Take the time to read five or ten bios of authors you admire who write the same type of book as you.
What do you notice? Is there a particular tone they all seem to take? Are the bios structured similarly? Which strike a chord with you the most, and why is that?
This step isn’t about plagiarising or copying.
Instead, it’s about finding the type of author bio you like and find effective and then creating your own authentic version of that.
Step 2 – Brainstorm your key points
Before you write a draft of your bio, make a list of the must-have information it will contain.
This could include your most pertinent biographical details, lists of your awards and achievements, and a few little flavorful details to show your personality and create some rapport with your reader.
Step 3 – Draft your bio
Now that you’ve got the list of key points to include, it’s time to shape them into a readable draft of your bio.
But what kind of structure should you use?
As a guideline, you might find this template to be a good starting point:
- Start with a powerful and gripping introductory sentence
- State your background and how it is relevant to the book you are writing
- Show your credibility by mentioning awards and other professional achievements
- Sprinkle in a little flavor and personality
- End your bio on a funny note or include a link to a part of your author platform
After you’ve finished drafting, read back over your bio. Make sure it fits with the word count guidelines and includes all the key points you hoped for.
Step 4 – Create alternative versions
Because author bios are fairly short, you have the luxury of being able to create several alternative versions and deciding on the best.
You can also have slightly different bios for different purposes, such as some that are more professional and others that lean into humor to a greater extent.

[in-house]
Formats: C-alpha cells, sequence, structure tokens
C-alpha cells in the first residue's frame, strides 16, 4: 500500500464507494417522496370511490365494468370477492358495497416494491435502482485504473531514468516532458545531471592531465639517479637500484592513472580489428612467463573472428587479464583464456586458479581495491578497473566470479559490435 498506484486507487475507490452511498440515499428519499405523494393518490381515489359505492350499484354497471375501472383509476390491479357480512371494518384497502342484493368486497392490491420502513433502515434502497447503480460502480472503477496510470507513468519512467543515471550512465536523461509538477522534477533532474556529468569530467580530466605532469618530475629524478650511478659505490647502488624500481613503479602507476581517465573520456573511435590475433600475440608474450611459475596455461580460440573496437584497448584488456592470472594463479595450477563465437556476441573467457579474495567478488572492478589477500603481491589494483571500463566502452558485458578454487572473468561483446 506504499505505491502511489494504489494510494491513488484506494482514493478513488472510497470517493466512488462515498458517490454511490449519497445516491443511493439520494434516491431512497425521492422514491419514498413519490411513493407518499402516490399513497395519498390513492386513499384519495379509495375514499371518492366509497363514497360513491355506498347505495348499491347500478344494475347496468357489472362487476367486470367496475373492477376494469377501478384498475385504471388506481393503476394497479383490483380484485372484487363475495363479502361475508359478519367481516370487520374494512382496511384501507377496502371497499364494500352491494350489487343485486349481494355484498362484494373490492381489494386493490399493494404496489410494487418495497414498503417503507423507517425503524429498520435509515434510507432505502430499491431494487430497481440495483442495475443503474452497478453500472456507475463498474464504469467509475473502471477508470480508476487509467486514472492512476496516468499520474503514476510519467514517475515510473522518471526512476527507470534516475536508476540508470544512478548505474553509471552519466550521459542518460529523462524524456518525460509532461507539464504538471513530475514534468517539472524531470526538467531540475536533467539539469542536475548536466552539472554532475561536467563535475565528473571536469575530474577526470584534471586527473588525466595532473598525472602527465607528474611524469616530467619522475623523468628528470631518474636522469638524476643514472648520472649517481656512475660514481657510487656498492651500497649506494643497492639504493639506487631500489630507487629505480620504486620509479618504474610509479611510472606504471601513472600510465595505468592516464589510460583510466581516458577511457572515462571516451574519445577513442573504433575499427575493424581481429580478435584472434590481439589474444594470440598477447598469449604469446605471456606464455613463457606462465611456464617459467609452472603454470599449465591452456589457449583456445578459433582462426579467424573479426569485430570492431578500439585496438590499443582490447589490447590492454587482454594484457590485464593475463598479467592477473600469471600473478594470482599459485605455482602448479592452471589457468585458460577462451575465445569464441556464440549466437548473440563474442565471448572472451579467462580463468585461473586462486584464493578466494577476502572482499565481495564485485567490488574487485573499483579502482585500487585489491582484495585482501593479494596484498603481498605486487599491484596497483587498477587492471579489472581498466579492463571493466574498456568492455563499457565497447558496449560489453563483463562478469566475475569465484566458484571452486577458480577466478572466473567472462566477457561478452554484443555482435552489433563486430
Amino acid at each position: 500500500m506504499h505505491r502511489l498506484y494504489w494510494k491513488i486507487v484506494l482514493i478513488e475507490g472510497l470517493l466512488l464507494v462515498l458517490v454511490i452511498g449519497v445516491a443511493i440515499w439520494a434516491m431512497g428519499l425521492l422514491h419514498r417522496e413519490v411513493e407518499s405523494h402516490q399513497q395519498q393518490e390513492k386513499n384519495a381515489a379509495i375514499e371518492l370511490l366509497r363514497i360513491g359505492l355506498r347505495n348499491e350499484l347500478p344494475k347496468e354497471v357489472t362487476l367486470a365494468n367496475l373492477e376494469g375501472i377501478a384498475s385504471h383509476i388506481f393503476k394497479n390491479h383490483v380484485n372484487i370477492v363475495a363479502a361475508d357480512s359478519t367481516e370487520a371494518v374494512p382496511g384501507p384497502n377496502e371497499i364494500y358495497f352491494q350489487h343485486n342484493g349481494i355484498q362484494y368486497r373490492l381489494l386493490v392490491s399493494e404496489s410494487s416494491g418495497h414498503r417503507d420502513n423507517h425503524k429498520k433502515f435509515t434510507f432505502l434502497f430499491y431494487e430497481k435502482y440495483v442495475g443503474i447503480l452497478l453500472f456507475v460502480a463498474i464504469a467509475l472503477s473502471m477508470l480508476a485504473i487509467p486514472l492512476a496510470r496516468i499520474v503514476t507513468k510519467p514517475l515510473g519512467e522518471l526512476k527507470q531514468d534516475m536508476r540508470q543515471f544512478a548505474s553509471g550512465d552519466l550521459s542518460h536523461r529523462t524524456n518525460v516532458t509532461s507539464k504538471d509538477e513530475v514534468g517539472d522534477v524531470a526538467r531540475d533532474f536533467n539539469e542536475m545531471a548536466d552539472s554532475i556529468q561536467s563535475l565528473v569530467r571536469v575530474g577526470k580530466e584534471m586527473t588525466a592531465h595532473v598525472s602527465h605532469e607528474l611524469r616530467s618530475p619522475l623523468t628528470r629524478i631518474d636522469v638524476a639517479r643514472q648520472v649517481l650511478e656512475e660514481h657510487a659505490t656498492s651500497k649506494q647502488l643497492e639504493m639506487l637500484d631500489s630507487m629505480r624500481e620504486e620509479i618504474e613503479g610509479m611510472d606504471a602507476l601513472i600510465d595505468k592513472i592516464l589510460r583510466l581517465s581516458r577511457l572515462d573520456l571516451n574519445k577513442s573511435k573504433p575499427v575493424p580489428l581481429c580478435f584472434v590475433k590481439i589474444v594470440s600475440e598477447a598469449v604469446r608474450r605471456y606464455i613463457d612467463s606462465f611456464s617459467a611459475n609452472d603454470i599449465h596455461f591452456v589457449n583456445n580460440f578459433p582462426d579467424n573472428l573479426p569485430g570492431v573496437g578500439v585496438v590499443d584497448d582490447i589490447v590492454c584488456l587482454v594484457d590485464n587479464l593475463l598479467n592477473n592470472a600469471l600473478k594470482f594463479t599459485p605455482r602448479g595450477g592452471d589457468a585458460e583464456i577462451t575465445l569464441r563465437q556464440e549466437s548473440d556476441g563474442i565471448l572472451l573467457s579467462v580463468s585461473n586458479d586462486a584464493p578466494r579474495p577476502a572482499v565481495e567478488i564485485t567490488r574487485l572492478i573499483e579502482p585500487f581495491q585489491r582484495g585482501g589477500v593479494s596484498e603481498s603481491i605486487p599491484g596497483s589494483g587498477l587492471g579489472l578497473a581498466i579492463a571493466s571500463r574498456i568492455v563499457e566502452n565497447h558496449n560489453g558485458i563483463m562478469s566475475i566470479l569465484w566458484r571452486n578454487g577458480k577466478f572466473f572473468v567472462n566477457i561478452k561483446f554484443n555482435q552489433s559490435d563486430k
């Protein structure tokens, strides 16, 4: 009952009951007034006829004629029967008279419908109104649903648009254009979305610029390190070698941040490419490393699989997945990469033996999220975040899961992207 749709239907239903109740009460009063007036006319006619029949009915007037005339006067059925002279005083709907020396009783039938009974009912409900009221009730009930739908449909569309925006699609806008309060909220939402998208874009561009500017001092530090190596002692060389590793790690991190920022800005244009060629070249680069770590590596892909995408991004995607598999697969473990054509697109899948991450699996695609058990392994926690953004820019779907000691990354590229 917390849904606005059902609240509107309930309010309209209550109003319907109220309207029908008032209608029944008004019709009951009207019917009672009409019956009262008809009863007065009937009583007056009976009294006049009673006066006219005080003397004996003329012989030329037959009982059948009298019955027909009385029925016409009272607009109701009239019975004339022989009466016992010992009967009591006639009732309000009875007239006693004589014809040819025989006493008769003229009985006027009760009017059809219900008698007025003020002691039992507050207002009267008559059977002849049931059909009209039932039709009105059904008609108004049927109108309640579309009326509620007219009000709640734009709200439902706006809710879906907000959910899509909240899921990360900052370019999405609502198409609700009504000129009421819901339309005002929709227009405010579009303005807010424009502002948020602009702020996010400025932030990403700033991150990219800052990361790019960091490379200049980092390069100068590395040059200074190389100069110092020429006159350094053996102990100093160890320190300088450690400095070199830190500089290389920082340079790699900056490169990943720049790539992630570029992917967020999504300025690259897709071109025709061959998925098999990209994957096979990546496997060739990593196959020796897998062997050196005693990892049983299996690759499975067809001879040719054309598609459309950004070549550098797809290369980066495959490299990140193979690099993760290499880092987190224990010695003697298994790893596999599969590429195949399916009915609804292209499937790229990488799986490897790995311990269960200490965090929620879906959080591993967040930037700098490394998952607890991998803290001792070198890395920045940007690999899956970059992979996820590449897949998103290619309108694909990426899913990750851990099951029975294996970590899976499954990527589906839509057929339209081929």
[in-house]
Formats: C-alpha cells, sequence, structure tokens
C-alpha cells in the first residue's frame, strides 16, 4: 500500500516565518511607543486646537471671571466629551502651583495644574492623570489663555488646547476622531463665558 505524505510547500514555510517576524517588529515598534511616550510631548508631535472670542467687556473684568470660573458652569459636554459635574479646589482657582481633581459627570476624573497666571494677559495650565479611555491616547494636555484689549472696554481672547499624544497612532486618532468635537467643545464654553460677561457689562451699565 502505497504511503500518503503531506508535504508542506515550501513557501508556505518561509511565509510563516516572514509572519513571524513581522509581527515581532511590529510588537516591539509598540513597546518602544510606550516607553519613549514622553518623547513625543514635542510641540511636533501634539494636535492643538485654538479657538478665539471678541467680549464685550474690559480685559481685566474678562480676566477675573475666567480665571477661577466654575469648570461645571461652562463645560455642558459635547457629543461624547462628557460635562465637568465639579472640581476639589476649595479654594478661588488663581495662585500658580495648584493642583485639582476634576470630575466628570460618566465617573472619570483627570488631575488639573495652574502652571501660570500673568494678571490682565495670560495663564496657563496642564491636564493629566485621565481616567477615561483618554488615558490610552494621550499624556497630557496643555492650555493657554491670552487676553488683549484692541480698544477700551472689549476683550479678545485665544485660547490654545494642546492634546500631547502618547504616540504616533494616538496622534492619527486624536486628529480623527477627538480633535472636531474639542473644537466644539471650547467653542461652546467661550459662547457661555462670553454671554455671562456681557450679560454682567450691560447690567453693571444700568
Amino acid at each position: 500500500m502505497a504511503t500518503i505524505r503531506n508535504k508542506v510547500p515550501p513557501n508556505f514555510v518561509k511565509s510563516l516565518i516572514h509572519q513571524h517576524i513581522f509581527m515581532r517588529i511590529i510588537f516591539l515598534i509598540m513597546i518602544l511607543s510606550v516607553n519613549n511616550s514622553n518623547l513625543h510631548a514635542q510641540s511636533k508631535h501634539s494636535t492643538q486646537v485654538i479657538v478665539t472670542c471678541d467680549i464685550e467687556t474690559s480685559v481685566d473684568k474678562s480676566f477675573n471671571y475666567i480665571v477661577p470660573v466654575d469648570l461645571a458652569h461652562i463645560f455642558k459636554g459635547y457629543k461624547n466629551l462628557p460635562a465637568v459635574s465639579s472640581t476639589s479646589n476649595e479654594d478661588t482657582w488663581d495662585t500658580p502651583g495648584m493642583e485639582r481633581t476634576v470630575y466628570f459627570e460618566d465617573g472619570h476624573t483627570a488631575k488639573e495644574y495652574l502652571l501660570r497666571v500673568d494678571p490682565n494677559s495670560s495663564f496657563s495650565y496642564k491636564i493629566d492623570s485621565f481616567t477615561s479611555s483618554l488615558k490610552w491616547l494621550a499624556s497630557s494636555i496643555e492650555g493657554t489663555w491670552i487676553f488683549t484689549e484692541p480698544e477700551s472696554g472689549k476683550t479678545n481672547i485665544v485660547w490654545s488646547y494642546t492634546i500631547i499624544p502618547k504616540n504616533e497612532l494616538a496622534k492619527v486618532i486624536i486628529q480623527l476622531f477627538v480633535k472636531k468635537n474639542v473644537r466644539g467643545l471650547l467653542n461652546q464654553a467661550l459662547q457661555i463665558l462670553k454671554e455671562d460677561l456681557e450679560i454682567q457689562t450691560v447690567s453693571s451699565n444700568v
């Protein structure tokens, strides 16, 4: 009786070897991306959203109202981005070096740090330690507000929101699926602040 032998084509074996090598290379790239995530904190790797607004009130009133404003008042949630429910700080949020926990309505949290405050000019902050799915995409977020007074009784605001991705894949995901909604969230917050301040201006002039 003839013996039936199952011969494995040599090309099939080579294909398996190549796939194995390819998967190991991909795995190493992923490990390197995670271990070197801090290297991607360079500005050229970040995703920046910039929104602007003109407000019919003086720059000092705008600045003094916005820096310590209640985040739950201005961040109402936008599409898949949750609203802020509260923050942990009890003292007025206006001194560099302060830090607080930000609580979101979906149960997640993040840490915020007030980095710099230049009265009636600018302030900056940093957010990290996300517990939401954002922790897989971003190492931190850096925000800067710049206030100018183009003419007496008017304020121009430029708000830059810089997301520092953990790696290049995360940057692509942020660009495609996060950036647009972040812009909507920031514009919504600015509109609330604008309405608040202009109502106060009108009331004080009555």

If you don’t see any value in this step, feel free to skip it.
Step 5 – Get feedback and refine
Now that you have a series of alternative reader bios, or even just a solid draft of a single version, it’s time to get some feedback and make improvements.
If you already have people in your network you feel would be suitable to get feedback from, by all means reach out and ask them. But don’t take the feedback of just anyone. You want to avoid people who will sugarcoat or aim to please you, as well as those who don’t read the type of book you are working on.
Step 6 – Update your bio as needed
Your author bio isn’t something you should write and forget about. Instead, be sure to update it over time as you achieve new things. This isn’t to say that you should constantly tweak it. That would be annoying. But give it a refresh from time to time, both in terms of its content, and also to make sure it still conveys the tone you want to get across.
Author bio examples
While it’s one thing to read some best practice tips on writing your author bio, it’s another entirely to see some effective examples from the real world.
To get your author bio juices flowing, here are some examples from bestselling authors.
Hal Elrod is one of the best-known modern motivational and self-help authors. Let’s take a look at Hal’s author bio.
“Hal Elrod is on a mission to Elevate the Consciousness of Humanity, One Person at a Time.
As the author of one of the highest rated books on Amazon, “The Miracle Morning” (which has been translated into 37 languages, has over 3,000 five-star reviews and has impacted the lives of over 2,000,000 people in more than 70 countries)… he is doing exactly that.
What’s incredible is that Hal literally died at age 20. His car was hit head-on by a drunk driver at 70 miles per hour, his heart stopped beating for 6 minutes, he broke 11 bones and woke up after being in a coma for 6 days to be told by his doctors that he would probably never walk again.
Not only did Hal walk, he ran a 52-mile ultra-marathon and went on to became a hall of fame business achiever, international keynote speaker, author, and grateful husband & father-all before he turned 30.
Then, in November of 2016, Hal nearly died again – his kidneys, lungs, and heart were failing, and he was diagnosed with a rare, and very aggressive form of cancer and given a 30% chance of living.